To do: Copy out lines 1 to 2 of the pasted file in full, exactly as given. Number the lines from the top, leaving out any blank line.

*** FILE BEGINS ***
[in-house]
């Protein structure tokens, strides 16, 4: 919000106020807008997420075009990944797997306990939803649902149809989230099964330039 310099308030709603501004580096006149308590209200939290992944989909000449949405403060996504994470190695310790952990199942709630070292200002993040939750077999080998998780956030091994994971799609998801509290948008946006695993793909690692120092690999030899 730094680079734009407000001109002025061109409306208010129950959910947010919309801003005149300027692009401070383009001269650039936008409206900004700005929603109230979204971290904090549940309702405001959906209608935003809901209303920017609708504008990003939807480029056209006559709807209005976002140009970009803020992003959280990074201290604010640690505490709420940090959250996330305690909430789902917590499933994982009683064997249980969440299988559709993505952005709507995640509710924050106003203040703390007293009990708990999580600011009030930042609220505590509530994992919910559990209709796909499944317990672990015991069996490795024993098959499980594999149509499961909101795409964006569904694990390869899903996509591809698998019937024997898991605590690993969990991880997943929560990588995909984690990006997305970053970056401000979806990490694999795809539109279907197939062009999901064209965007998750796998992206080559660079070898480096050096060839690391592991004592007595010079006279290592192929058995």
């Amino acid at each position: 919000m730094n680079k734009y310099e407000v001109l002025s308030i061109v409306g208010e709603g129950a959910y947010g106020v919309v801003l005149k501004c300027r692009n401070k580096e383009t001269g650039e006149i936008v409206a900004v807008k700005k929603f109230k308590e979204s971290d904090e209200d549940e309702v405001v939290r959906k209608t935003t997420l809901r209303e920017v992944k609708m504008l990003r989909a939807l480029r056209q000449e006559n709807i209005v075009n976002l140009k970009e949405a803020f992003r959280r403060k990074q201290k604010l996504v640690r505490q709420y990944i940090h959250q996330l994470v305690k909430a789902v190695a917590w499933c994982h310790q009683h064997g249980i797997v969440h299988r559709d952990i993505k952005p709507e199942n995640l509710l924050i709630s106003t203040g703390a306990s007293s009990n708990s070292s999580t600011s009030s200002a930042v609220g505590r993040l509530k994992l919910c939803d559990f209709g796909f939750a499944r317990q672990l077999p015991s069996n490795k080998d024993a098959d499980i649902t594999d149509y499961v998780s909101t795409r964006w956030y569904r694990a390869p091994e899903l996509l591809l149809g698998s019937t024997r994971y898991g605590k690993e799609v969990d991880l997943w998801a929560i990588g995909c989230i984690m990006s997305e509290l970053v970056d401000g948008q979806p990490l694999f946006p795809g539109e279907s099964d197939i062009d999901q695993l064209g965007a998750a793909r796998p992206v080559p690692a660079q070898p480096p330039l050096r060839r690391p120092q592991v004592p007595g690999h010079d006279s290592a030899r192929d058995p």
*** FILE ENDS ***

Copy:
[in-house]
């Protein structure tokens, strides 16, 4: 919000106020807008997420075009990944797997306990939803649902149809989230099964330039 310099308030709603501004580096006149308590209200939290992944989909000449949405403060996504994470190695310790952990199942709630070292200002993040939750077999080998998780956030091994994971799609998801509290948008946006695993793909690692120092690999030899 730094680079734009407000001109002025061109409306208010129950959910947010919309801003005149300027692009401070383009001269650039936008409206900004700005929603109230979204971290904090549940309702405001959906209608935003809901209303920017609708504008990003939807480029056209006559709807209005976002140009970009803020992003959280990074201290604010640690505490709420940090959250996330305690909430789902917590499933994982009683064997249980969440299988559709993505952005709507995640509710924050106003203040703390007293009990708990999580600011009030930042609220505590509530994992919910559990209709796909499944317990672990015991069996490795024993098959499980594999149509499961909101795409964006569904694990390869899903996509591809698998019937024997898991605590690993969990991880997943929560990588995909984690990006997305970053970056401000979806990490694999795809539109279907197939062009999901064209965007998750796998992206080559660079070898480096050096060839690391592991004592007595010079006279290592192929058995």